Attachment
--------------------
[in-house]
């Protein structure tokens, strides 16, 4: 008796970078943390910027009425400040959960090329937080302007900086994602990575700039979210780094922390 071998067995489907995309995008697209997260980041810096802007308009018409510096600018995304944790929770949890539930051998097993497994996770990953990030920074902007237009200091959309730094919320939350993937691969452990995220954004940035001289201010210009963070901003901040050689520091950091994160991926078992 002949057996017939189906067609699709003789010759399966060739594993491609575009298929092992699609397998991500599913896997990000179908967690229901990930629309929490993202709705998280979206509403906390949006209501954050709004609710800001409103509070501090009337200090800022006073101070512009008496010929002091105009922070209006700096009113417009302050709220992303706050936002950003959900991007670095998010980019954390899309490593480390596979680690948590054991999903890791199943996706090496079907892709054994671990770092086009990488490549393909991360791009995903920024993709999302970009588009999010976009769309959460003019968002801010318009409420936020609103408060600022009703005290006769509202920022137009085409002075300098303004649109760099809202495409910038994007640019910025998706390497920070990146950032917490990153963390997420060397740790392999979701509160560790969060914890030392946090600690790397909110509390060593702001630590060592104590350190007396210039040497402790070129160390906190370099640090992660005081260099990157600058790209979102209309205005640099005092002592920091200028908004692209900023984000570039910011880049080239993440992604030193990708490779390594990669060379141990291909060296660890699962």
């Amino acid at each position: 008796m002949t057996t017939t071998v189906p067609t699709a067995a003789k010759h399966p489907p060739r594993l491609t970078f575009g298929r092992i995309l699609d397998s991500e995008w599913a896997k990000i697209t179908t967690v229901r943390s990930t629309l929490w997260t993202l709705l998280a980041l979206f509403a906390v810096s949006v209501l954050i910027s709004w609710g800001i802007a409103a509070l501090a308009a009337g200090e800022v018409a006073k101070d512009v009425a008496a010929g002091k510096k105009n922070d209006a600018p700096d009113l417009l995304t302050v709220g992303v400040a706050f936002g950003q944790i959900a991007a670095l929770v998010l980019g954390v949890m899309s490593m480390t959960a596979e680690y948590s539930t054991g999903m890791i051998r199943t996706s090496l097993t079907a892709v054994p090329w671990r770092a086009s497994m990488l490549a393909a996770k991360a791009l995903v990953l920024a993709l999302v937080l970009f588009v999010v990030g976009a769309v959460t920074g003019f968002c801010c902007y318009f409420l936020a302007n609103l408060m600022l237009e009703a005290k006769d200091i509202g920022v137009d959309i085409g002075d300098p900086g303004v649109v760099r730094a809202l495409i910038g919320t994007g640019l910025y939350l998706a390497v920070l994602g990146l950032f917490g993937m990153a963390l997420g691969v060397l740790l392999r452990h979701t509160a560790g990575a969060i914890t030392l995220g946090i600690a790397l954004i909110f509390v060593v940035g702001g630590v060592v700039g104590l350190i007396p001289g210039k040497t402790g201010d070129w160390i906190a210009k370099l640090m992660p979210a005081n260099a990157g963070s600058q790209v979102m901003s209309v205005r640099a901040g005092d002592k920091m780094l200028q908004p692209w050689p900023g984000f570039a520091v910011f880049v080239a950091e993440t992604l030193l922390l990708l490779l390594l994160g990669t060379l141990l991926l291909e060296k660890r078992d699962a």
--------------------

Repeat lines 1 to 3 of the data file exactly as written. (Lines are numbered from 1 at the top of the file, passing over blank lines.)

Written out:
[in-house]
């Protein structure tokens, strides 16, 4: 008796970078943390910027009425400040959960090329937080302007900086994602990575700039979210780094922390 071998067995489907995309995008697209997260980041810096802007308009018409510096600018995304944790929770949890539930051998097993497994996770990953990030920074902007237009200091959309730094919320939350993937691969452990995220954004940035001289201010210009963070901003901040050689520091950091994160991926078992 002949057996017939189906067609699709003789010759399966060739594993491609575009298929092992699609397998991500599913896997990000179908967690229901990930629309929490993202709705998280979206509403906390949006209501954050709004609710800001409103509070501090009337200090800022006073101070512009008496010929002091105009922070209006700096009113417009302050709220992303706050936002950003959900991007670095998010980019954390899309490593480390596979680690948590054991999903890791199943996706090496079907892709054994671990770092086009990488490549393909991360791009995903920024993709999302970009588009999010976009769309959460003019968002801010318009409420936020609103408060600022009703005290006769509202920022137009085409002075300098303004649109760099809202495409910038994007640019910025998706390497920070990146950032917490990153963390997420060397740790392999979701509160560790969060914890030392946090600690790397909110509390060593702001630590060592104590350190007396210039040497402790070129160390906190370099640090992660005081260099990157600058790209979102209309205005640099005092002592920091200028908004692209900023984000570039910011880049080239993440992604030193990708490779390594990669060379141990291909060296660890699962």
């Amino acid at each position: 008796m002949t057996t017939t071998v189906p067609t699709a067995a003789k010759h399966p489907p060739r594993l491609t970078f575009g298929r092992i995309l699609d397998s991500e995008w599913a896997k990000i697209t179908t967690v229901r943390s990930t629309l929490w997260t993202l709705l998280a980041l979206f509403a906390v810096s949006v209501l954050i910027s709004w609710g800001i802007a409103a509070l501090a308009a009337g200090e800022v018409a006073k101070d512009v009425a008496a010929g002091k510096k105009n922070d209006a600018p700096d009113l417009l995304t302050v709220g992303v400040a706050f936002g950003q944790i959900a991007a670095l929770v998010l980019g954390v949890m899309s490593m480390t959960a596979e680690y948590s539930t054991g999903m890791i051998r199943t996706s090496l097993t079907a892709v054994p090329w671990r770092a086009s497994m990488l490549a393909a996770k991360a791009l995903v990953l920024a993709l999302v937080l970009f588009v999010v990030g976009a769309v959460t920074g003019f968002c801010c902007y318009f409420l936020a302007n609103l408060m600022l237009e009703a005290k006769d200091i509202g920022v137009d959309i085409g002075d300098p900086g303004v649109v760099r730094a809202l495409i910038g919320t994007g640019l910025y939350l998706a390497v920070l994602g990146l950032f917490g993937m990153a963390l997420g691969v060397l740790l392999r452990h979701t509160a560790g990575a969060i914890t030392l995220g946090i600690a790397l954004i909110f509390v060593v940035g702001g630590v060592v700039g104590l350190i007396p001289g210039k040497t402790g201010d070129w160390i906190a210009k370099l640090m992660p979210a005081n260099a990157g963070s600058q790209v979102m901003s209309v205005r640099a901040g005092d002592k920091m780094l200028q908004p692209w050689p900023g984000f570039a520091v910011f880049v080239a950091e993440t992604l030193l922390l990708l490779l390594l994160g990669t060379l141990l991926l291909e060296k660890r078992d699962a």